- holding trillions in revenues overseas subsidiaries to avoid paying taxes on it (U.S. Companies Are Stashing $2.1 Trillion Overseas to Avoid Taxes).
When Trump rails against an economic system rigged by those at the top to benefit themselves, he might well be talking about the tech sector. That is why he is viewed as such a threat.
Disruption: You Ain’t Seen Nothing Yet
As disruptive as these changes have been, they are just beginning. The pace of technological change is accelerating and, with it, there is the possibility that the economic system we know today could be completely upended.
Take, for example, the ride-sharing service Uber. “Visioneer” Peter Diamandis, one of the tech execs who signed the anti-Trump letter, praises Uber for its innovation and for lowering the cost of his ride to LAX from $35 to $11.
“Uber is one of a new generation of dematerializing, demonetizing and democratizing technologies that’s disrupting the status quo,” he writes.
A great benefit for consumers, for sure. Diamandis is thrilled that Uber is “dramatically” improving a “broken” taxi system. But, what about the people affected? Professional cab drivers working to support themselves and their families are being replaced by freelancers who toil for far less money without benefits or job security.
If this sounds like an exercise in downward mobility — and little different from replacing full-time workers with foreign ones on temporary work visas — then give yourself a pat on the back. You’ve looked past Peter D’s complex, multi-dimensional branding (dematerializing! demonetizing! democratizing! disrupting! digitizing!) to understand the collateral damage involved and why Trump has gained a following.
But, there’s even more to come. Uber will eventually use artificial intelligence (AI) and automation to make the very act of driving obsolete — a prospect that Diamandis is very excited about.
So, first professional cab drivers are put out of their jobs by temps. Then AI comes along to make all of them obsolete. That’s going to put a lot of people — cabbies, truck drivers, bus operators — out of work.
Diamandis and his fellow visioneers talk about AI becoming so powerful and ubiquitous that it produces a job-less future where almost nobody works. It’s a terrifying prospect that could dwarf all previous economic crises in magnitude and severity.
One solution discussed by Diamandis and others is “guaranteed basic income,” payments the government would make unemployed people to meet their essential needs. If that sounds like a combination of the welfare, unemployment and Medicaid programs packaged under some fancy branding, give yourself another pat on the back. You’ve got it.
The big question is, with so many people unemployed, where would the government find the money to support them all? From the tech executives and companies they run like Google and Apple that are so skilled at avoiding taxes?
Yeah, right. Good luck with that.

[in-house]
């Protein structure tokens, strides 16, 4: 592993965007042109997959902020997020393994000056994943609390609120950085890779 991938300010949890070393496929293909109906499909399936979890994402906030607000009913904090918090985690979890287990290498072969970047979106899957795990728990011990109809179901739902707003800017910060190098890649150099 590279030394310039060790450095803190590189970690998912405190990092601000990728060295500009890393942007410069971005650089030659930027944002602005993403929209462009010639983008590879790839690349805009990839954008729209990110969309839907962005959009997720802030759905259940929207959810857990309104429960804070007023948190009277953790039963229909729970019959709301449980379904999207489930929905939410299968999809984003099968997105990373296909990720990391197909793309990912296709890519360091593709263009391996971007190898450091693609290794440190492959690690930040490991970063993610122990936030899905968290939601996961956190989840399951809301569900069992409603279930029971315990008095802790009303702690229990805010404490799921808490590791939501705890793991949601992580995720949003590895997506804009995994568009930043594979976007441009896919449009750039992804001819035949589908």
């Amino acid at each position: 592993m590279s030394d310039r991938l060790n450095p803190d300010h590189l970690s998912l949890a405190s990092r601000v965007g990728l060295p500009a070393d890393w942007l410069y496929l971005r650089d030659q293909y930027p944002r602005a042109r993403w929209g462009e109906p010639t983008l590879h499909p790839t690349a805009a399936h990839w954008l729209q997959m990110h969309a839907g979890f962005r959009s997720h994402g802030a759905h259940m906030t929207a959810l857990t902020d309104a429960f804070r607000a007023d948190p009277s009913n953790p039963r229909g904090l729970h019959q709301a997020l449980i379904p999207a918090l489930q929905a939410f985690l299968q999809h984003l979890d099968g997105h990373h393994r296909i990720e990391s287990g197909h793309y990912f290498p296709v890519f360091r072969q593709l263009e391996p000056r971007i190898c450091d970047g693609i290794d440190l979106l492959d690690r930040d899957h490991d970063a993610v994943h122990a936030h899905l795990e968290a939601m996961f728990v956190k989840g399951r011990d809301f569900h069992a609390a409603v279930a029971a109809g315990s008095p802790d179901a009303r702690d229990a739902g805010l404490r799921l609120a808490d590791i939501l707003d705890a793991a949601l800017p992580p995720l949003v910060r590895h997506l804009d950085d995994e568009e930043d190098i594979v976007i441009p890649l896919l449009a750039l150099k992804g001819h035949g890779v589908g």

And what happens to corporations — addicted as they are to continuous growth — when the majority of people are living on subsidence incomes? How will they be able to afford to all the fancy gadgets the AI factories are turning out? Even if you assume, as some do, that manufacturing costs will decline toward zero, the desire by entrepreneurs and shareholders to accumulate vast wealth will not.
The Road Ahead: Bumpy
So, the future is scary no matter which road we take. Our technological elite is rushing full speed toward a possible job-less future that could replicate the worst aspects of the Roman Empire, where about 5 to 10 percent of the population were wealthy and controlled society, and the rest survived at subsidence levels with little power.
Meanwhile, Trump is playing on people’s insecurities with talk of rising crime and terror attacks while promising to roll back decades of disruptive economic policies. He speaks for millions of angry people who feel they have lost control over their lives, their future and their country.
How a billionaire like Trump — who has been accused of gaming the system as well as anyone — managed to position himself as the champion of the downtrodden will be something for generations of historians to ponder.
Whether the tech executives’ cri de cœur will persuade anyone not already convinced of the dangers of a Trump presidency is unclear. It might well have the opposite effect, particularly if the candidate seizes upon it as an example of everything he is fighting against.
Whether Trump succeeds at winning the presidency and implementing his agenda remain to be seen. A bigger question is whether a set of protectionist policies would solve any of the country’s pressing economic problems, or merely create a host of new problems by driving companies abroad.
Trump’s insurgency may be a case of too little too late, akin to fighting the last war or closing the barn door after the rest of the building has become fully engulfed in flames.
If Diamandis is right, we’re facing a series of disruptions that will completely upend the world’s economic structure. Neither Trump nor Hillary Clinton are addressing the possibility, much less offering any solutions.
Amid all the uncertainty, one thing is clear: the campaign is going to be a stormy one. Fasten your seat belts, it’s going to be a bumpy ride.
Entrepreneurial Lingo Series